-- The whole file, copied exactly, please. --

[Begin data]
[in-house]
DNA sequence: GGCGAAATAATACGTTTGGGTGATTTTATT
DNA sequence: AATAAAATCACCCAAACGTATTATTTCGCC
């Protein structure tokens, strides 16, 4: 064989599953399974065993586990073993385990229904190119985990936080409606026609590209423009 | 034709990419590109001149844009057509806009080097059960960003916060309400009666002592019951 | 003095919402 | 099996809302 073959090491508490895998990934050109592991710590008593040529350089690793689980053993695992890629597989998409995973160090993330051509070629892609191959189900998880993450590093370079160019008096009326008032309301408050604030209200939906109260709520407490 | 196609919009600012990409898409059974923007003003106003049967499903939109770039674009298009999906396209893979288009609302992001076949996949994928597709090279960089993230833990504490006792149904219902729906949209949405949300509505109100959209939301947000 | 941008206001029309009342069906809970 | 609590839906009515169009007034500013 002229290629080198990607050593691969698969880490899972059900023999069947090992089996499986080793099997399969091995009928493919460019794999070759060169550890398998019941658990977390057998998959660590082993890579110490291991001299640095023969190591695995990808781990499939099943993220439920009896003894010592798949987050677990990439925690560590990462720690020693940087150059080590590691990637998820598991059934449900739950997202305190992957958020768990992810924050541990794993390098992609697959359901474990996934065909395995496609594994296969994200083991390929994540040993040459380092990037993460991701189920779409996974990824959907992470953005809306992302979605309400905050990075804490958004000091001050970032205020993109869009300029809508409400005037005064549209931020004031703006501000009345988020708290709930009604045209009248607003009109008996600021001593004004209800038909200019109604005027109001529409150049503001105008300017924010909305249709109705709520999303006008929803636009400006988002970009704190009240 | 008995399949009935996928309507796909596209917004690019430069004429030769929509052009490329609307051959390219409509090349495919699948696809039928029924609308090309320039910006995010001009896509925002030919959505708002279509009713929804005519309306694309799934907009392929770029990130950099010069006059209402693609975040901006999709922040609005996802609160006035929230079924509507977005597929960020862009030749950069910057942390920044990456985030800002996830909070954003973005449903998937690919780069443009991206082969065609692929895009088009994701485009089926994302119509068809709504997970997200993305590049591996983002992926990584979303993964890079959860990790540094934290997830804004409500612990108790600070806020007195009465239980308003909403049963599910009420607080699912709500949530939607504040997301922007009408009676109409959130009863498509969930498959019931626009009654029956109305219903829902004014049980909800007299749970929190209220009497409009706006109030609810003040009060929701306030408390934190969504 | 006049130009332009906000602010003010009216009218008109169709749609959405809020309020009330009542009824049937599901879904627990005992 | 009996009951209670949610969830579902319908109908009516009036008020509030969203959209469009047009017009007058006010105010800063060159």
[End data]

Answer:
[in-house]
DNA sequence: GGCGAAATAATACGTTTGGGTGATTTTATT
DNA sequence: AATAAAATCACCCAAACGTATTATTTCGCC
């Protein structure tokens, strides 16, 4: 064989599953399974065993586990073993385990229904190119985990936080409606026609590209423009 | 034709990419590109001149844009057509806009080097059960960003916060309400009666002592019951 | 003095919402 | 099996809302 073959090491508490895998990934050109592991710590008593040529350089690793689980053993695992890629597989998409995973160090993330051509070629892609191959189900998880993450590093370079160019008096009326008032309301408050604030209200939906109260709520407490 | 196609919009600012990409898409059974923007003003106003049967499903939109770039674009298009999906396209893979288009609302992001076949996949994928597709090279960089993230833990504490006792149904219902729906949209949405949300509505109100959209939301947000 | 941008206001029309009342069906809970 | 609590839906009515169009007034500013 002229290629080198990607050593691969698969880490899972059900023999069947090992089996499986080793099997399969091995009928493919460019794999070759060169550890398998019941658990977390057998998959660590082993890579110490291991001299640095023969190591695995990808781990499939099943993220439920009896003894010592798949987050677990990439925690560590990462720690020693940087150059080590590691990637998820598991059934449900739950997202305190992957958020768990992810924050541990794993390098992609697959359901474990996934065909395995496609594994296969994200083991390929994540040993040459380092990037993460991701189920779409996974990824959907992470953005809306992302979605309400905050990075804490958004000091001050970032205020993109869009300029809508409400005037005064549209931020004031703006501000009345988020708290709930009604045209009248607003009109008996600021001593004004209800038909200019109604005027109001529409150049503001105008300017924010909305249709109705709520999303006008929803636009400006988002970009704190009240 | 008995399949009935996928309507796909596209917004690019430069004429030769929509052009490329609307051959390219409509090349495919699948696809039928029924609308090309320039910006995010001009896509925002030919959505708002279509009713929804005519309306694309799934907009392929770029990130950099010069006059209402693609975040901006999709922040609005996802609160006035929230079924509507977005597929960020862009030749950069910057942390920044990456985030800002996830909070954003973005449903998937690919780069443009991206082969065609692929895009088009994701485009089926994302119509068809709504997970997200993305590049591996983002992926990584979303993964890079959860990790540094934290997830804004409500612990108790600070806020007195009465239980308003909403049963599910009420607080699912709500949530939607504040997301922007009408009676109409959130009863498509969930498959019931626009009654029956109305219903829902004014049980909800007299749970929190209220009497409009706006109030609810003040009060929701306030408390934190969504 | 006049130009332009906000602010003010009216009218008109169709749609959405809020309020009330009542009824049937599901879904627990005992 | 009996009951209670949610969830579902319908109908009516009036008020509030969203959209469009047009017009007058006010105010800063060159």